Published January 11, 2013
Clinton Township fire department budgets for increase in overtime
By Nico Rubello firstname.lastname@example.org
CLINTON TOWNSHIP — Clinton Township recently budgeted for more dollars for fire department overtime than was originally anticipated.
The township’s governing board voted unanimously on Jan. 7 to approve a request from Fire Chief John Shea for an additional $125,000 to be added to the $700,000 initially budgeted for fire department overtime for the fiscal year ending March 31, 2013.
It is likely that some, but not all, of the additionally budgeted dollars will be used.
“Every firefighter has some training coming up very shortly. It will require … a great deal of overtime, which is why the chief is asking for this money now,” said township Supervisor Robert Cannon, referencing the fact that fire department personnel will attend a class that will license the department to provide advanced life-support services.
Generally, budgets are merely projections of anticipated revenues and expenditures and, as such, are routinely adjusted as the fiscal year progresses. Clinton Township’s fiscal years end on March 31.
However, Cannon said the additional overtime won’t put the fire fund in a deficit. The township anticipated that revenues to the fire fund would exceed expenditures by $176,520.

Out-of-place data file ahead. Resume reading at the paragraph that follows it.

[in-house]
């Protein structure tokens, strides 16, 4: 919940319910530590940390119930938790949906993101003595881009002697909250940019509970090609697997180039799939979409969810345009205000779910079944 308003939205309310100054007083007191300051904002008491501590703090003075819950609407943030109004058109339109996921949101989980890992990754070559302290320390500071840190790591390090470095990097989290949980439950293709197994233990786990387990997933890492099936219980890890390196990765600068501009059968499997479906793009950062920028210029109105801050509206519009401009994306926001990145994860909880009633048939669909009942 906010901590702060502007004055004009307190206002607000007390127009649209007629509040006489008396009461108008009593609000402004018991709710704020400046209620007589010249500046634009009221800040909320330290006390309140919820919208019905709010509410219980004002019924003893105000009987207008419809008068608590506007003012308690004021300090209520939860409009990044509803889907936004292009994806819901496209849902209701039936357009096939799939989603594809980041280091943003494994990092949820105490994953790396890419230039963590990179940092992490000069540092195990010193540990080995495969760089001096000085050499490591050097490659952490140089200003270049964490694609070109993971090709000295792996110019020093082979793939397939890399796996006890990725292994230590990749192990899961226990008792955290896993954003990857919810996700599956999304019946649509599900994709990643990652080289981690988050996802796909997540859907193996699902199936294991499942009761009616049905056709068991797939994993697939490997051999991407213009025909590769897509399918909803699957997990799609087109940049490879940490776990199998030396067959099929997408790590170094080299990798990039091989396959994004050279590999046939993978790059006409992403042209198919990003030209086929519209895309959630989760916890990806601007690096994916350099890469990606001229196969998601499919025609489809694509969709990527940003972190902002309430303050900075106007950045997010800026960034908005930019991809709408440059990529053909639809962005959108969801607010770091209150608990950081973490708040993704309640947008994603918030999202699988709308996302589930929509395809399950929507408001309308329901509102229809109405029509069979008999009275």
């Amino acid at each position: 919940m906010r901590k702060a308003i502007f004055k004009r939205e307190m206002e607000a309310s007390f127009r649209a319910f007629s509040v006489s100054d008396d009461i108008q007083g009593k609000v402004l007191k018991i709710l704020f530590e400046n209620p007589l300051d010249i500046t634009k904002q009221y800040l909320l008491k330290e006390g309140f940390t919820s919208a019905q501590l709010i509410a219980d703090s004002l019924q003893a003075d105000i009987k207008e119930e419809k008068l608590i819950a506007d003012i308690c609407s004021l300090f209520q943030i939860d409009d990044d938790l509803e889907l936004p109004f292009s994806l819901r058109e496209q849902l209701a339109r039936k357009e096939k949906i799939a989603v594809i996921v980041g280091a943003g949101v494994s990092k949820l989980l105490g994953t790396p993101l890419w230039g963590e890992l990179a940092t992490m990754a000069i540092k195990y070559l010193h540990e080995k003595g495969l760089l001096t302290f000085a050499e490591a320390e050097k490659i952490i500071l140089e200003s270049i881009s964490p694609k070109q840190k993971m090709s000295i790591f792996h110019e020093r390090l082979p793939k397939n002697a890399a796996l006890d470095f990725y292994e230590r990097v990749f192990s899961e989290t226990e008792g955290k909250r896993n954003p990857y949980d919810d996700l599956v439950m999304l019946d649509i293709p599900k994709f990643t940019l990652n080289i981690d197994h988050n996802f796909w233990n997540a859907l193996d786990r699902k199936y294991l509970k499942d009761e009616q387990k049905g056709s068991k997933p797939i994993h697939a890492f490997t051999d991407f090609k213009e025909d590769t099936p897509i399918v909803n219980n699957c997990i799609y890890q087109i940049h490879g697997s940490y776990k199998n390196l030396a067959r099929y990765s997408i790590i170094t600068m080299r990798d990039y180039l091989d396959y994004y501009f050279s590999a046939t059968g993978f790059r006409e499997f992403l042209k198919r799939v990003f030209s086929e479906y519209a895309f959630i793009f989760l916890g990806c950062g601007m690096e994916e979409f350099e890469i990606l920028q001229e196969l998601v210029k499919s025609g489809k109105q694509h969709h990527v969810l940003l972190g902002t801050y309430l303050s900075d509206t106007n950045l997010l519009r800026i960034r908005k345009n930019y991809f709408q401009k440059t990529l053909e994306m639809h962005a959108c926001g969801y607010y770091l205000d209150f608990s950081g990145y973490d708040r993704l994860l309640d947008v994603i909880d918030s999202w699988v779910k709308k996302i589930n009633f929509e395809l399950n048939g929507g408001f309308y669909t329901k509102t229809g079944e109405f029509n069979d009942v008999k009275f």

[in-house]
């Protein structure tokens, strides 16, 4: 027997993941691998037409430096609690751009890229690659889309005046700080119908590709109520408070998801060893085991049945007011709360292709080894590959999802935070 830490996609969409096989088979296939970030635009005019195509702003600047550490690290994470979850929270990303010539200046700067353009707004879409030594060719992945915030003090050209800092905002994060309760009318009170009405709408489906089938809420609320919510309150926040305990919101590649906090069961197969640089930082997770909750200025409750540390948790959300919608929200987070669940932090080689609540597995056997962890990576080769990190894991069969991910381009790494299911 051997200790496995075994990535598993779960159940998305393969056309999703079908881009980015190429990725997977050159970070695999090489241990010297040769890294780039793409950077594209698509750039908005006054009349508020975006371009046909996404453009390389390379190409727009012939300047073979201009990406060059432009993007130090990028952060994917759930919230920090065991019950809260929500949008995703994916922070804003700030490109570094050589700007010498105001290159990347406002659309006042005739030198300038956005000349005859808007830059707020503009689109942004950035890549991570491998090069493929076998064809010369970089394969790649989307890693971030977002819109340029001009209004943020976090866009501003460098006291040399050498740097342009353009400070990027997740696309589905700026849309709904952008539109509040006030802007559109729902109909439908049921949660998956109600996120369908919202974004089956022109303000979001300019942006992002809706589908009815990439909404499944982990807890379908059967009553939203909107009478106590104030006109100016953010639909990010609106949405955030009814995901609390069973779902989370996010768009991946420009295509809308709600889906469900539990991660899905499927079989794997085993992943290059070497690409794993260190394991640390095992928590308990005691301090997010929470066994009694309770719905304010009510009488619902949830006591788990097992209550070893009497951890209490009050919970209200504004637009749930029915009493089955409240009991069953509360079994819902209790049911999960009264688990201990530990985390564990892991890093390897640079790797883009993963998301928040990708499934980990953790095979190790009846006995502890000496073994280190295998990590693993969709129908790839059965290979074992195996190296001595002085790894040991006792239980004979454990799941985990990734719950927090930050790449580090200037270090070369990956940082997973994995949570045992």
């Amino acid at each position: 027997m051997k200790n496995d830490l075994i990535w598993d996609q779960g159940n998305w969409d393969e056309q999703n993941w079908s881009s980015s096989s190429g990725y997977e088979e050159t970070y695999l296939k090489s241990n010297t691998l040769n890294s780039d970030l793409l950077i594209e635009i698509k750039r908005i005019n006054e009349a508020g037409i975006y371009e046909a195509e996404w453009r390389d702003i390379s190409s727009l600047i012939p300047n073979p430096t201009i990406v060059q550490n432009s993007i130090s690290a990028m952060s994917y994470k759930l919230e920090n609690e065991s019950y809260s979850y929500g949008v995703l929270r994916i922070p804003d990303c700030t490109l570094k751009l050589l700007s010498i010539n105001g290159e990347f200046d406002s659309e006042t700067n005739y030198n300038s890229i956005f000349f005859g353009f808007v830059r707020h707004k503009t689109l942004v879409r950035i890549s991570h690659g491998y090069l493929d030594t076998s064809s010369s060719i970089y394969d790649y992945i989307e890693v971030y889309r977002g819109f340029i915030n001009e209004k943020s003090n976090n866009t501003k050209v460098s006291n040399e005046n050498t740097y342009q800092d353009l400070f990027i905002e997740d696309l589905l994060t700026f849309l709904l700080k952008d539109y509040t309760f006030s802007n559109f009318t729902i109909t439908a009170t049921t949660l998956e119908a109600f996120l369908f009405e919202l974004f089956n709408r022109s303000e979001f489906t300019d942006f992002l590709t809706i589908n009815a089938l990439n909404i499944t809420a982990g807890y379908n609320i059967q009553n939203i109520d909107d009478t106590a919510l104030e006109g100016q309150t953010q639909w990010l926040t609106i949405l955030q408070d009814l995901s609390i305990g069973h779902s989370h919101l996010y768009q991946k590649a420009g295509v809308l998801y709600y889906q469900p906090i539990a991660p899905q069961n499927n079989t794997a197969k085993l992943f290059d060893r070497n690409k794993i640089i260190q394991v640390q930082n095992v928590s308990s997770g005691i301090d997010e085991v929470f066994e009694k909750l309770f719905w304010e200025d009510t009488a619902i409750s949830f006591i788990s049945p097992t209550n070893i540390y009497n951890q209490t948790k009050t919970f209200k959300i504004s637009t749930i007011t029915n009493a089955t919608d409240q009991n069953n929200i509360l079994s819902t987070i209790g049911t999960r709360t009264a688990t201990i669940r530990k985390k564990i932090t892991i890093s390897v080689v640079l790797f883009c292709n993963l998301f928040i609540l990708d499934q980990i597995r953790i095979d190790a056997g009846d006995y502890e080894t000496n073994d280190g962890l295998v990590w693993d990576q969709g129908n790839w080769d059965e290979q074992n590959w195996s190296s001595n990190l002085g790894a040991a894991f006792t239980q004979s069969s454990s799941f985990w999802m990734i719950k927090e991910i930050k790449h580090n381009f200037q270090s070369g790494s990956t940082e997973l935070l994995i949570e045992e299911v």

Shea said the increase in overtime hours has come as fire department workers have retired and not been replaced.
The department has lost three positions since December to retirements, and three more retirements by the end of February are expected, he said. Two others, a fire officer and firefighter, also have been on leave since September, on sickness and injury.
Clinton Township Trustee Kenneth Pearl said he didn’t have a problem budgeting for additional overtime, given the need for it, but he added that a longer-range plan was needed.
“We can’t keep spending this kind of money in overtime in the long (term) and not replace personnel,” Pearl said.
On the whole, the township fire department has 64 firefighters in suppression, down from 84 at its peak level in 2008, not to mention two fire inspectors and a training officer. The decrease, which have come through attrition and layoffs, have been made as the township has lost millions of dollars in tax revenue since 2008. Like the police fund, the fire fund primarily relies on tax revenues.
Shea added that a reimbursement program will allow the township to be reimbursed for $36,000 of the overtime accrued for training purposes.
The overtime increase was compounded by the fact that the township was using overtime to keep up staffing while it waited eight months to hear back from the Federal Emergency Management Agency on a waiver request pertaining to the 2010 SAFER (Staffing for Adequate Fire and Emergency Response) grant awarded to the township, Shea said.
Tim Duncan, president of the union representing Clinton Township firefighters, Clinton Township Fire Local 1381, said that overtime is awarded in such a way that fire department personnel with the least number of hours are offered the first opportunity, so no one person accumulates an extreme amount of overtime.
Also, the fire department has reduced the number of fire vehicles active on a daily basis from seven to five.
“The administration is doing a good job on trying to keep the reins on the overtime,” Duncan added.